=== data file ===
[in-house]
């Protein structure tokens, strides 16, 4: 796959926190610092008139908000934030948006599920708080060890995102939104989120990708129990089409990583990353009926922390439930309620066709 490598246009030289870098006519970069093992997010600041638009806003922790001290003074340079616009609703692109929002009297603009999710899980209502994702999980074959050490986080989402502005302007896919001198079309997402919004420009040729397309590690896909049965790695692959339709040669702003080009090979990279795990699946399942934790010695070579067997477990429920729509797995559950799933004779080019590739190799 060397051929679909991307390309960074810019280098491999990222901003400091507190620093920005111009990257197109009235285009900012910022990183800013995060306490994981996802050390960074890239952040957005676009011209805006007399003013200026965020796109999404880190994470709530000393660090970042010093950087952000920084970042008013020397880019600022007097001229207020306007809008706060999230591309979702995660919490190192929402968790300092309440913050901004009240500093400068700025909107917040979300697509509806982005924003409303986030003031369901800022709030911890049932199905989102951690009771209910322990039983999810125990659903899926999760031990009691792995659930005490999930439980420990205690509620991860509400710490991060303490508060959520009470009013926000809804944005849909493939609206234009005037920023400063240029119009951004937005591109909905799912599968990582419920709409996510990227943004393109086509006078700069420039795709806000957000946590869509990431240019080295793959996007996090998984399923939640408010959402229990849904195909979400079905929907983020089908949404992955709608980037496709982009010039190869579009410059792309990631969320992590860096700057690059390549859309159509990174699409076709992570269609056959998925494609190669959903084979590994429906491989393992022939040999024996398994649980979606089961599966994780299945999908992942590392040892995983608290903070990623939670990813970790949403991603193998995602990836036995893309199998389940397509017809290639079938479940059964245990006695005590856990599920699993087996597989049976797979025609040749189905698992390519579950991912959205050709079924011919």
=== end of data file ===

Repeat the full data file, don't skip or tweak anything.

[in-house]
């Protein structure tokens, strides 16, 4: 796959926190610092008139908000934030948006599920708080060890995102939104989120990708129990089409990583990353009926922390439930309620066709 490598246009030289870098006519970069093992997010600041638009806003922790001290003074340079616009609703692109929002009297603009999710899980209502994702999980074959050490986080989402502005302007896919001198079309997402919004420009040729397309590690896909049965790695692959339709040669702003080009090979990279795990699946399942934790010695070579067997477990429920729509797995559950799933004779080019590739190799 060397051929679909991307390309960074810019280098491999990222901003400091507190620093920005111009990257197109009235285009900012910022990183800013995060306490994981996802050390960074890239952040957005676009011209805006007399003013200026965020796109999404880190994470709530000393660090970042010093950087952000920084970042008013020397880019600022007097001229207020306007809008706060999230591309979702995660919490190192929402968790300092309440913050901004009240500093400068700025909107917040979300697509509806982005924003409303986030003031369901800022709030911890049932199905989102951690009771209910322990039983999810125990659903899926999760031990009691792995659930005490999930439980420990205690509620991860509400710490991060303490508060959520009470009013926000809804944005849909493939609206234009005037920023400063240029119009951004937005591109909905799912599968990582419920709409996510990227943004393109086509006078700069420039795709806000957000946590869509990431240019080295793959996007996090998984399923939640408010959402229990849904195909979400079905929907983020089908949404992955709608980037496709982009010039190869579009410059792309990631969320992590860096700057690059390549859309159509990174699409076709992570269609056959998925494609190669959903084979590994429906491989393992022939040999024996398994649980979606089961599966994780299945999908992942590392040892995983608290903070990623939670990813970790949403991603193998995602990836036995893309199998389940397509017809290639079938479940059964245990006695005590856990599920699993087996597989049976797979025609040749189905698992390519579950991912959205050709079924011919």